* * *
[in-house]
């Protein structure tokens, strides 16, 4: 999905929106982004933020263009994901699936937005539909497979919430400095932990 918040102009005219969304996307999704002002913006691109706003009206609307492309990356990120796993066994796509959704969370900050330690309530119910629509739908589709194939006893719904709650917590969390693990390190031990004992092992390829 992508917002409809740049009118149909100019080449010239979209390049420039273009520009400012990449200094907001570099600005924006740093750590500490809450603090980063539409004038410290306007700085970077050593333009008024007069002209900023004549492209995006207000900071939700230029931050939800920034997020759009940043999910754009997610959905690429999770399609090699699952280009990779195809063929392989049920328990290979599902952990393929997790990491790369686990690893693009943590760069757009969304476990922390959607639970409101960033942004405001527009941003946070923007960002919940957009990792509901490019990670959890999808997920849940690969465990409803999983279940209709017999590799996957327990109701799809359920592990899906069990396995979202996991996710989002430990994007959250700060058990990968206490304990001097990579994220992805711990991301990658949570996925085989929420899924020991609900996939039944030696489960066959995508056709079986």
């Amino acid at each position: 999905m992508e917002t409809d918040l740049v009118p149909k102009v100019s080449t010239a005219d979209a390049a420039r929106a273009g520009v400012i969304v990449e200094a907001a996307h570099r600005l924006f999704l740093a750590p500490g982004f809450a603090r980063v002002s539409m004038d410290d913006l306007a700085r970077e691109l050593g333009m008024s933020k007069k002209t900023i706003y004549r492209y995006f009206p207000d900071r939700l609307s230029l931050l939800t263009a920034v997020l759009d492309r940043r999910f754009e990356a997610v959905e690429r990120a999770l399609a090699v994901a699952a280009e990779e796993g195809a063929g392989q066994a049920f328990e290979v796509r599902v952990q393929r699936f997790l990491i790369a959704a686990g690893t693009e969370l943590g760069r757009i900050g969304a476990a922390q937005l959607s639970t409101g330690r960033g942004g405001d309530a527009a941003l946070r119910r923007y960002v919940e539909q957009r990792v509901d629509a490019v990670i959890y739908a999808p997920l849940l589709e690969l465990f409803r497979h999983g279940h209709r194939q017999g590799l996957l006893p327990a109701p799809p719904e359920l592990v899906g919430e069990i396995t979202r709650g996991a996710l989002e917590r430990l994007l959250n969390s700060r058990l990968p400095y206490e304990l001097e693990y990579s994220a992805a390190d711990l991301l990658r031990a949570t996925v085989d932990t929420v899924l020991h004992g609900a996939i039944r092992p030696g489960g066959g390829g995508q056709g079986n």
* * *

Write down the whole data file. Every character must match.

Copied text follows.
[in-house]
């Protein structure tokens, strides 16, 4: 999905929106982004933020263009994901699936937005539909497979919430400095932990 918040102009005219969304996307999704002002913006691109706003009206609307492309990356990120796993066994796509959704969370900050330690309530119910629509739908589709194939006893719904709650917590969390693990390190031990004992092992390829 992508917002409809740049009118149909100019080449010239979209390049420039273009520009400012990449200094907001570099600005924006740093750590500490809450603090980063539409004038410290306007700085970077050593333009008024007069002209900023004549492209995006207000900071939700230029931050939800920034997020759009940043999910754009997610959905690429999770399609090699699952280009990779195809063929392989049920328990290979599902952990393929997790990491790369686990690893693009943590760069757009969304476990922390959607639970409101960033942004405001527009941003946070923007960002919940957009990792509901490019990670959890999808997920849940690969465990409803999983279940209709017999590799996957327990109701799809359920592990899906069990396995979202996991996710989002430990994007959250700060058990990968206490304990001097990579994220992805711990991301990658949570996925085989929420899924020991609900996939039944030696489960066959995508056709079986």
């Amino acid at each position: 999905m992508e917002t409809d918040l740049v009118p149909k102009v100019s080449t010239a005219d979209a390049a420039r929106a273009g520009v400012i969304v990449e200094a907001a996307h570099r600005l924006f999704l740093a750590p500490g982004f809450a603090r980063v002002s539409m004038d410290d913006l306007a700085r970077e691109l050593g333009m008024s933020k007069k002209t900023i706003y004549r492209y995006f009206p207000d900071r939700l609307s230029l931050l939800t263009a920034v997020l759009d492309r940043r999910f754009e990356a997610v959905e690429r990120a999770l399609a090699v994901a699952a280009e990779e796993g195809a063929g392989q066994a049920f328990e290979v796509r599902v952990q393929r699936f997790l990491i790369a959704a686990g690893t693009e969370l943590g760069r757009i900050g969304a476990a922390q937005l959607s639970t409101g330690r960033g942004g405001d309530a527009a941003l946070r119910r923007y960002v919940e539909q957009r990792v509901d629509a490019v990670i959890y739908a999808p997920l849940l589709e690969l465990f409803r497979h999983g279940h209709r194939q017999g590799l996957l006893p327990a109701p799809p719904e359920l592990v899906g919430e069990i396995t979202r709650g996991a996710l989002e917590r430990l994007l959250n969390s700060r058990l990968p400095y206490e304990l001097e693990y990579s994220a992805a390190d711990l991301l990658r031990a949570t996925v085989d932990t929420v899924l020991h004992g609900a996939i039944r092992p030696g489960g066959g390829g995508q056709g079986n």